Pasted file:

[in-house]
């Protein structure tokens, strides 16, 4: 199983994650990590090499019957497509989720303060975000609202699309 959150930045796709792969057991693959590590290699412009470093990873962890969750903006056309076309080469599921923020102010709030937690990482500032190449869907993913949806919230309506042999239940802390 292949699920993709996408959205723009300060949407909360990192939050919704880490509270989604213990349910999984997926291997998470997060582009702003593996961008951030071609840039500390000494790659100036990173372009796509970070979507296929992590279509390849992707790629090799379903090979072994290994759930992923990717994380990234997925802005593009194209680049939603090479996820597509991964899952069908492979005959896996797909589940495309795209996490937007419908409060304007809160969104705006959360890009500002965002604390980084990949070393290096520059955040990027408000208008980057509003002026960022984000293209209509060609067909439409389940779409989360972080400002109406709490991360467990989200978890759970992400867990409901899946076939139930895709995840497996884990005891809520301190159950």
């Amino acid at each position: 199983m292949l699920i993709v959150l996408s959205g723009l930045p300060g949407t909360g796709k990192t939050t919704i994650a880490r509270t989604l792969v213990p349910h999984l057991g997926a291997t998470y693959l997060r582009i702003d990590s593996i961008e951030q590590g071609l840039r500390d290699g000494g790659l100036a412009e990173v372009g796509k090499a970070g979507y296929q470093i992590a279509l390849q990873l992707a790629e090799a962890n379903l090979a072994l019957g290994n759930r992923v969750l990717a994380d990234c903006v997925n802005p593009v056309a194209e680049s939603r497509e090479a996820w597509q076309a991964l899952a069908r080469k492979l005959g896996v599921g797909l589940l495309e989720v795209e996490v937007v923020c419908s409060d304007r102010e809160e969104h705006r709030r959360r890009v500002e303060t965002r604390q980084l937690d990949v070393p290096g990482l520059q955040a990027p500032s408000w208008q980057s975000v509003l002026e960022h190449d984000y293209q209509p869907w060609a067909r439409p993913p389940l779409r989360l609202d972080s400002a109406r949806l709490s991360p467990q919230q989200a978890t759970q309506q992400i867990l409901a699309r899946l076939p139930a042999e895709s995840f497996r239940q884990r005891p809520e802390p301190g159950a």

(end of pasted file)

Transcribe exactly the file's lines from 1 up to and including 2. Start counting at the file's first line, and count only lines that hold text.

[in-house]
């Protein structure tokens, strides 16, 4: 199983994650990590090499019957497509989720303060975000609202699309 959150930045796709792969057991693959590590290699412009470093990873962890969750903006056309076309080469599921923020102010709030937690990482500032190449869907993913949806919230309506042999239940802390 292949699920993709996408959205723009300060949407909360990192939050919704880490509270989604213990349910999984997926291997998470997060582009702003593996961008951030071609840039500390000494790659100036990173372009796509970070979507296929992590279509390849992707790629090799379903090979072994290994759930992923990717994380990234997925802005593009194209680049939603090479996820597509991964899952069908492979005959896996797909589940495309795209996490937007419908409060304007809160969104705006959360890009500002965002604390980084990949070393290096520059955040990027408000208008980057509003002026960022984000293209209509060609067909439409389940779409989360972080400002109406709490991360467990989200978890759970992400867990409901899946076939139930895709995840497996884990005891809520301190159950």